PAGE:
Asian stocks lower on Fed­eral Re­serve rate hike ex­pec­ta­tion

Daily Local News (West Chester, PA) - - NEWS -

SEOUL, SOUTH KOREA >> Asian stock mar­kets were mostly lower on Wed­nes­day as com­ments from Fed­eral Re­serve officials strength­ened ex­pec­ta­tions of a rate hike by the Fed within this year.


Ja­pan’s Nikkei 225 rose 0.5 per­cent to 16,821.92 while South Korea’s Kospi was flat at 2,054.30. Aus­tralia’s S&P/ASX 200 was down 0.5 per­cent to 5,454.30. Hong Kong’s Hang Seng index gained 0.4 per­cent to 23,781.59. Stocks in South­east Asia and New Zealand were also lower. China’s Shang­hai Com­pos­ite Index was closed for a hol­i­day.


Com­ments by several Fed­eral Re­serve officials strength­ened investor ex­pec­ta­tions that the Fed would in­crease in­ter­est rates this year. Rich­mond Fed­eral Re­serve Pres­i­dent Jef­frey Lacker said rates need to be in­creased to keep in­fla­tion un­der con­trol, echo­ing the view held by Cleve­land Fed­eral Re­serve Pres­i­dent Loretta Mester, who said in an in­ter­view with Bloomberg that the econ­omy is ripe for an in­ter­est rate in­crease. The Fed is ex­pected by most in­vestors to wait un­til De­cem­ber to raise rates.

THE QUOTE: “We think Cleve­land Fed Pres­i­dent Mester’s re­it­er­a­tion of her hawk­ish­ness caused in­vestors to re-in­ter­pret the im­pli­ca­tions of the pre­vi­ous day’s man­u­fac­tur­ing ISM re­port as sig­nal­ing an in­creased like­li­hood of a De­cem­ber rate hike,” Tim Con­don, head of re­search in Asia at ING in Sin­ga­pore, said re­fer­ring to the In­sti­tute for Sup­ply Man­age­ment man­u­fac­tur­ing index. The index rose to 51.5 in Septem­ber from 49.4 in Au­gust, in­di­cat­ing that U.S. man­u­fac­tur­ing re­bounded last month.


The In­ter­na­tional Mone­tary Fund low­ered its fore­cast for the U.S. econ­omy this year to 1.6 per­cent from the 2.2 per­cent it had pre­dicted in July. It blamed the U.S. in­vest­ment drought on cut­backs in the en­ergy in­dus­try, a strong dol­lar that’s de­press­ing ex­ports and policy un­cer­tainty sur­round­ing the Novem­ber elec­tions. The fund left un­changed its fore­cast for over­all global growth this year at 3.1 per­cent. But the world’s ad­vanced economies are ex­pected to grow 1.6 per­cent this year, down from the 1.8 per­cent the fund fore­cast in July, pulled down by slower ex­pected growth in the United States. The IMF up­graded its fore­cast for Ja­panese growth to 0.5 per­cent this year and for the 19 coun­tries that use the euro cur­rency to 1.7 per­cent.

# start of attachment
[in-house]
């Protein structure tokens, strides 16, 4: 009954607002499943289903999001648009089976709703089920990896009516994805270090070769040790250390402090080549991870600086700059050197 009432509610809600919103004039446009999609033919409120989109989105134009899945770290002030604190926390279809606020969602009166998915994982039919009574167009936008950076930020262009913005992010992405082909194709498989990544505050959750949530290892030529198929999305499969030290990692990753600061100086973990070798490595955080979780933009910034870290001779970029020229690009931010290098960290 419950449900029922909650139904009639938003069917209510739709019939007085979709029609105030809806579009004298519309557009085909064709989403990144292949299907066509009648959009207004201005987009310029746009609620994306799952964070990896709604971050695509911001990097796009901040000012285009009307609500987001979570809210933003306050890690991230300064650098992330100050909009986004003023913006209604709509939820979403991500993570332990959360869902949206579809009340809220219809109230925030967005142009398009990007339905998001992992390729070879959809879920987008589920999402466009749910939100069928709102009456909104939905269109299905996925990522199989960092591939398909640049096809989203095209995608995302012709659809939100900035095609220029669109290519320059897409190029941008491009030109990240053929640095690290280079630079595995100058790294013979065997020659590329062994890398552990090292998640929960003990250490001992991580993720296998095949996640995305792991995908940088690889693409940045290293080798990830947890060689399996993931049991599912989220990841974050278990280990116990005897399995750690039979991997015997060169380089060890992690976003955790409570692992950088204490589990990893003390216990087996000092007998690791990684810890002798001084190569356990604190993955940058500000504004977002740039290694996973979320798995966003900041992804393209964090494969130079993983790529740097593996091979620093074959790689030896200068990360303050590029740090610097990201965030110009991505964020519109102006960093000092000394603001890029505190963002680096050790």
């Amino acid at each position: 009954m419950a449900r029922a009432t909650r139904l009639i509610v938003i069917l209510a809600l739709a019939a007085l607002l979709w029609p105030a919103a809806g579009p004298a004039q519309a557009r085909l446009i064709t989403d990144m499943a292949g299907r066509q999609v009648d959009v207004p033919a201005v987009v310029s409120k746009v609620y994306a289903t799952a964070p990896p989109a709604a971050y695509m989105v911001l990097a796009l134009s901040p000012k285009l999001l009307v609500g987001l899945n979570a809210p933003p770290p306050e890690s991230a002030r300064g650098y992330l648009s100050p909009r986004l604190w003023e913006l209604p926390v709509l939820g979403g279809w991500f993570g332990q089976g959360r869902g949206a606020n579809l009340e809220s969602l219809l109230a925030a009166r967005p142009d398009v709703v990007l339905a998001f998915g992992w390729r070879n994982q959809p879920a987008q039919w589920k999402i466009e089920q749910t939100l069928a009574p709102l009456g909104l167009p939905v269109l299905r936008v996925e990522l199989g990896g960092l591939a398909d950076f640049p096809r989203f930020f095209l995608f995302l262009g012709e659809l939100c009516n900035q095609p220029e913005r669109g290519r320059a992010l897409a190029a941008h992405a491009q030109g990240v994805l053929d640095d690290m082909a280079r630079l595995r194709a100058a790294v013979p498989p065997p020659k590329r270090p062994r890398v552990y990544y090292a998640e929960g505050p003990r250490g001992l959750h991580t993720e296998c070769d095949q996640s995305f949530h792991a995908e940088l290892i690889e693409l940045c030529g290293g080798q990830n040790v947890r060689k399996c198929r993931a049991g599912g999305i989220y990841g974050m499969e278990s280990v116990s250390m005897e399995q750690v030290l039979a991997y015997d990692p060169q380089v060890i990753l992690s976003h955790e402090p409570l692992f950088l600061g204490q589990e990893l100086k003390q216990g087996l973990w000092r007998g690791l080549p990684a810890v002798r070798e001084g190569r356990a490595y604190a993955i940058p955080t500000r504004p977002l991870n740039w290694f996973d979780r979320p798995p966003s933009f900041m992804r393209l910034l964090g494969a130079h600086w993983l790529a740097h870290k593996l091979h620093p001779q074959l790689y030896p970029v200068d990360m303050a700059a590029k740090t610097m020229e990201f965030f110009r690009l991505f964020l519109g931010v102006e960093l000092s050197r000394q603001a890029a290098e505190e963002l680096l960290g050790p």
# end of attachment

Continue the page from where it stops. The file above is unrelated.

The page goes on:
U.S. mar­kets closed lower on Tues­day. The Dow Jones in­dus­trial av­er­age fell 85.40 points, or 0.5 per­cent, to 18,168.45. The S&P 500 fell 10.71 points, or 0.5 per­cent, to 2,150.49. The Nas­daq com­pos­ite fell 11.22 points, or 0.2 per­cent, to 5,289.66.

OIL: U.S. bench­mark crude oil added 46 cents to $49.15 per bar­rel in New York. The con­tract fell 12 cents to close at $48.69 per bar­rel on Tues­day. Brent crude, the in­ter­na­tional stan­dard, ad­vanced 44 cents at $51.31 a bar­rel in Lon­don.


The euro strength­ened to $1.1222 from $1.1207 and the dol­lar slipped to 102.77 yen from 102.85 yen.


This file photo, shows the New York Stock Ex­change. Stocks are drift­ing be­tween gains and losses in early trad­ing Tues­day. Nine of the 11 sec­tors of the Stan­dard and Poor’s 500 index are lower. Util­i­ties and real es­tate stocks are down the most.

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